“That was me and I delivered the little boy. The absolute delight in the room was infectious. You can’t describe the happiness and relief after the weeks of waiting for these babies. To leave the room that morning, seeing the mother smiling with her two babies in her arms was incredible. It’s making me a bit emotional just thinking about it!”
There is extra joy, too, for midwives and families, when safe deliveries are long-awaited.
“You get women who have had a couple of losses and this is their rainbow baby that comes into the world and everything is healthy and, well, that’s amazing to see, as well.”
Lows and highs
There are difficult days too, of course.
“With incredible highs of course there are lows,” she adds. “There can be pregnancy loss and late-term pregnancy loss, which unfortunately is part and parcel of life. Then, of course, you have other issues in all hospitals, like short staffing, and there are always emergencies and a little bit of panic at some point throughout the day.
The positives far outweigh the negatives
“But it all comes as part of working in a clinical setting. The team I work with in the Rotunda is amazing, though. That makes all the difference, so I’m very lucky.”
Darelle has no trouble summing up her attitude to her job: “The positives far outweigh the negatives. You come home after the busiest day but you know that somewhere you’ve made a difference to someone’s life.”
And yes, Darelle loves babies. “You wouldn’t do this job if you didn’t!” she says.
Irish Farmers Journal as a remedy
A colleague (who commuted from Cavan) would bring Darelle a copy of the Irish Farmers Journal during the lockdowns, which helped her cope with homesickness.
“She knew that it was hard to get the IFJ around Stoneybatter,” she says. “I really appreciated being able to sit of an evening, cup of tea in hand, reading it, feeling that bit of nostalgia and homeliness.”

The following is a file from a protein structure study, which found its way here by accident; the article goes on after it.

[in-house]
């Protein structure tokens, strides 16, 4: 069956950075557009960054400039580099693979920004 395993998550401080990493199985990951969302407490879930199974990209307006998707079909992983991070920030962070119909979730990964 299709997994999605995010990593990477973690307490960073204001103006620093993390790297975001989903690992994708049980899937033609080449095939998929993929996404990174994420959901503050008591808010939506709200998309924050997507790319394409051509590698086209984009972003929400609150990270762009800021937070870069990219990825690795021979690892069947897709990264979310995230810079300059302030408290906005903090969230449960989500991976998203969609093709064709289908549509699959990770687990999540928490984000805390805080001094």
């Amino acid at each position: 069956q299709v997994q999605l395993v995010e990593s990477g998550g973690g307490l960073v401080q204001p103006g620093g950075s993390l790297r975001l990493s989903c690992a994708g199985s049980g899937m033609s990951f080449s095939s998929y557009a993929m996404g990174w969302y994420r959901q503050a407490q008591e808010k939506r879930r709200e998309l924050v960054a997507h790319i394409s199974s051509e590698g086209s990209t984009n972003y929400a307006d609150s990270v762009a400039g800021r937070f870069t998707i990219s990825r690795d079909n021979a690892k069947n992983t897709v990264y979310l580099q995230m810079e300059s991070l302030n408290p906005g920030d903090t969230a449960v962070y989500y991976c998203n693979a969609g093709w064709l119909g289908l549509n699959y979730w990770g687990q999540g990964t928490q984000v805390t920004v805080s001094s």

Emily McAteer lives on a suckler farm near Nobber in Co Meath with her husband and parents and, at the time of this interview, it was a case of “the labour ward at work and the labour ward at home” as calving was still happening.
As with Darelle, growing up on a farm normalised birth for Emily, who is now a clinical midwife manager in Our Lady of Lourdes Hospital in Drogheda.
“You’d be used to seeing cows calving and mares foaling, so birth was very familiar,” she says.
Emily went straight into midwifery training when she was 17 years old.
“I’m a direct-entry midwife and started my four-year course in midwifery in Dundalk IT,” she explains. “It’s a FETAC Level 8 degree. It’s an option that has been in existence for 10 years now, and mature students can apply, too. With this, you’re specialising straight away so it’s great if you’re sure that it’s what you want to do.”
Emily had a positive role model for midwifery in her family – her aunt had trained as a midwife in the UK. She also liked the insight into midwifery that the then-new TV series Call The Midwife provided, although she admits she may have had a slightly romanticised idea of the career.